between Ribbentrop and Oshima, 23 February 1941. (USA 129) .
Vol. IV, Pg. 469

*2353-PS; Extracts from General
Thomas’ Basic Facts for History of German War and Armament
Economy. (USA 35) . Vol. IV, Pg. 1071

*2718-PS; Memorandum “About the
result of today’s discussion with State Secretaries about
Barbarossa”, 2 May 1941. (USA 32) . Vol. V, Pg. 378

3014-PS; Affidavit of General Ernst
Koestring, former German military attache in Moscow,
concerning planning for the attack on the USSR in early
August 1940.; Vol. V, Pg. 734
[Page 838]

3031-PS; Affidavit of General
Warlimont, 121 January 1945, stating that first directive
for campaign against USSR was issued in August 1940. . Vol.
V, Pg. 740

3032-PS; Affidavit of General Walter
Warlimont, 121 January 1945, stating that the projected
campaign against USSR was first made known to him at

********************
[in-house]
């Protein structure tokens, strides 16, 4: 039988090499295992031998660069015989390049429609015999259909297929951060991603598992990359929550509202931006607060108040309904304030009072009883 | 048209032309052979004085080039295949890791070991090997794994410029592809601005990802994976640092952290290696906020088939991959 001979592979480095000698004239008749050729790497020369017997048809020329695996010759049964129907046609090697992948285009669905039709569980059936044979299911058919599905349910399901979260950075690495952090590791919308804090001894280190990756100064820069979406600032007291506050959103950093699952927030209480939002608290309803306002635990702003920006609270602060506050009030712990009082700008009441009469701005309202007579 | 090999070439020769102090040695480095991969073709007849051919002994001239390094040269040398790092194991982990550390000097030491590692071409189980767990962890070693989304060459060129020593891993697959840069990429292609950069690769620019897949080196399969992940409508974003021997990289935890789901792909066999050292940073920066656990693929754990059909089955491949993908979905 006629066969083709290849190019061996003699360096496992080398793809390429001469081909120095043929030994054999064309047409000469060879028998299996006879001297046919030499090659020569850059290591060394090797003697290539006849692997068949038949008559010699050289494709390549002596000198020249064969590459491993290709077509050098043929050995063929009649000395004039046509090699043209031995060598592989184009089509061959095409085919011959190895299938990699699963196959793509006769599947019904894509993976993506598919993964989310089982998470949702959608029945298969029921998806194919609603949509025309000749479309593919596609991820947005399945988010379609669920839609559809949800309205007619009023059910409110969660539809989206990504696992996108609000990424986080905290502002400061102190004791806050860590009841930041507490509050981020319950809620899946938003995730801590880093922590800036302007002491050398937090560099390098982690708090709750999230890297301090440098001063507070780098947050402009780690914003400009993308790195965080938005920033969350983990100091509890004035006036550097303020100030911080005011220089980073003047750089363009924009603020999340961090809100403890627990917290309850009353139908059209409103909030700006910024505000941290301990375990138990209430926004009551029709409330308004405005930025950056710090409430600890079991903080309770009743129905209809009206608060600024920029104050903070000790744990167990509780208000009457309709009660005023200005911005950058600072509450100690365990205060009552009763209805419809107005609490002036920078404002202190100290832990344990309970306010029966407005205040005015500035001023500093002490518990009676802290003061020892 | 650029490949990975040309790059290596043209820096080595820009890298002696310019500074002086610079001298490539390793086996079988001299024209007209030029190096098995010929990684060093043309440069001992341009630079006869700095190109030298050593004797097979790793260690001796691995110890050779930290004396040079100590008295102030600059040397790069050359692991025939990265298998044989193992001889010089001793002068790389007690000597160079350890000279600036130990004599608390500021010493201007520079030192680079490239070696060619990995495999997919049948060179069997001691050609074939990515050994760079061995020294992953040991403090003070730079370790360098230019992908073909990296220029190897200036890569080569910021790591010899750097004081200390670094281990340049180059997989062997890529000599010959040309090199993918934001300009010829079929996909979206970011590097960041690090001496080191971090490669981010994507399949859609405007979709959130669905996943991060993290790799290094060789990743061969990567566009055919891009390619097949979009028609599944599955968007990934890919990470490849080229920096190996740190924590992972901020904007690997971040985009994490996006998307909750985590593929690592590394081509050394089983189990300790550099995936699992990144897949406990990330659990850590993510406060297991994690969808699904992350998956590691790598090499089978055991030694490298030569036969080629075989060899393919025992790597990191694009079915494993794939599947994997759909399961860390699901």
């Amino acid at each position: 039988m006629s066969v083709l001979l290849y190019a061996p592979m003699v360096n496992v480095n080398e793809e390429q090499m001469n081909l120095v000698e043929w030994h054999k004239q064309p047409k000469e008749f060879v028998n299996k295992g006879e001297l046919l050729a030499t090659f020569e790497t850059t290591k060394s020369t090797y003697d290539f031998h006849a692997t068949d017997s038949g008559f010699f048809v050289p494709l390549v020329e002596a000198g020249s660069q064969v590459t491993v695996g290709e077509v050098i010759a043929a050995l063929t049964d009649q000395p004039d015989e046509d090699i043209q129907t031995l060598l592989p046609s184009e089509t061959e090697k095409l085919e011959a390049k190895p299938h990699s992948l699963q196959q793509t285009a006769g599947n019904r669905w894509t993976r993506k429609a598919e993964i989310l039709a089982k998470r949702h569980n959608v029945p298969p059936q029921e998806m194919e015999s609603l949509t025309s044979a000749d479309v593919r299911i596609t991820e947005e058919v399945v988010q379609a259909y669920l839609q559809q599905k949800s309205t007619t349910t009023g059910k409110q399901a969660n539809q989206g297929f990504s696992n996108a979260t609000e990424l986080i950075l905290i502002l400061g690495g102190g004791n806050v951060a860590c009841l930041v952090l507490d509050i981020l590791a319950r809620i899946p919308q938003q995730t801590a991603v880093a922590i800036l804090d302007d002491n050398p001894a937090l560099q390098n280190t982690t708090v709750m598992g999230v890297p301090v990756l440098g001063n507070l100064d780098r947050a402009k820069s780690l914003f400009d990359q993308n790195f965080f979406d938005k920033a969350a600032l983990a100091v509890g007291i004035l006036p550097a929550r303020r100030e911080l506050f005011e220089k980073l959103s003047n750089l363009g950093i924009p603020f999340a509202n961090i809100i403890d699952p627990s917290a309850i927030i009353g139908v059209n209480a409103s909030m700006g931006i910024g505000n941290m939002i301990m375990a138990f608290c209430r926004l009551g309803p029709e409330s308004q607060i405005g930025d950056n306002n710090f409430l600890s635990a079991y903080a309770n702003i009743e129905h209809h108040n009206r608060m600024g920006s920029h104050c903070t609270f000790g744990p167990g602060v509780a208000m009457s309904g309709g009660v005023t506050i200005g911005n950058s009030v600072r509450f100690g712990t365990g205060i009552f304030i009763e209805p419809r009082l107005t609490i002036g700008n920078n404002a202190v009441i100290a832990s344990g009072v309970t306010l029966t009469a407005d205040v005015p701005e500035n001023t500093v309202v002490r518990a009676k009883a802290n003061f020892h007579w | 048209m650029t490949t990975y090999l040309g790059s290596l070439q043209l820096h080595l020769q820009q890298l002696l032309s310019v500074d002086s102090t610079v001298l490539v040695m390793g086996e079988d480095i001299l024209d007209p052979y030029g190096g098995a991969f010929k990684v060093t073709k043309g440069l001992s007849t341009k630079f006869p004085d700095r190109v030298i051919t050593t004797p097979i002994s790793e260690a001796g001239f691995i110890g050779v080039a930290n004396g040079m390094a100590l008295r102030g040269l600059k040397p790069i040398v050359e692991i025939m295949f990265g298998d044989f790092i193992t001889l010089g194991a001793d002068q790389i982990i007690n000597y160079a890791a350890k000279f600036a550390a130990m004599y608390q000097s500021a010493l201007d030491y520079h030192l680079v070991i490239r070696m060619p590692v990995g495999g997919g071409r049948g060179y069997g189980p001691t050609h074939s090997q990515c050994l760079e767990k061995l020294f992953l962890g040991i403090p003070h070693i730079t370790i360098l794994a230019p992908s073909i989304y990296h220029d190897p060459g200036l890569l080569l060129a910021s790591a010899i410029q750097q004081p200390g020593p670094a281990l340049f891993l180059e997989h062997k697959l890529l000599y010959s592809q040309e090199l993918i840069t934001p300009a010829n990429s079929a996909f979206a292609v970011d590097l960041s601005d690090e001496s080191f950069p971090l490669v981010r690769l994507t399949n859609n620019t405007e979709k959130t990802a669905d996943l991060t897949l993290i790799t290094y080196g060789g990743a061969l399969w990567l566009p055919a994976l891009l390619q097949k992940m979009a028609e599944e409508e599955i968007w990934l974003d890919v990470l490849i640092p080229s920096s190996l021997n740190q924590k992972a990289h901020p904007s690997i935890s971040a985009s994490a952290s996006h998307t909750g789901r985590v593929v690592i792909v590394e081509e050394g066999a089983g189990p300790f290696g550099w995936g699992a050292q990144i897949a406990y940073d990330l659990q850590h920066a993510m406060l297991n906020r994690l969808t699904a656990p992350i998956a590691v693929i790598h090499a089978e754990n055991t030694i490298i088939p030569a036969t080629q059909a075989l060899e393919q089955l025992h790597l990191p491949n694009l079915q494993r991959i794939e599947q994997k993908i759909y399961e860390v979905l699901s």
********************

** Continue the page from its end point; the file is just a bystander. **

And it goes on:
conference with Jodl, 29 July 1940. . Vol. V, Pg. 741

*3054-PS; “The Nazi Plan”, script of
a motion picture composed of captured German film. (USA
167). . Vol. V, Pg. 801

3579-PS; Memorandum, signed Schnurre,
on the status of deliveries under German-Russian economic
agreement, 28 September 1940. . Vol. VI, Pg. 276

*C-33; Entries in Naval War Diary,
concerning operation “Barbarossa” and “Marita”. (USA 133) .
Vol. VI, Pg. 846

*C-35; Entry in Naval War Diary,
January 1941, p. 401. (USA 132) . Vol. VI, Pg. 846

C-37; References to operation
“Barbarossa”‘ in the German Naval War Diary, June 1941. .
Vol. VI, Pg. 854

*C-38; Letter, 13 June 1941,
requesting decision on action against enemy submarines and
Order to attack Soviet submarines, 15 June 1941. (GB 223) .
Vol. VI, Pg. 855

*C-39; Timetable for Barbarossa,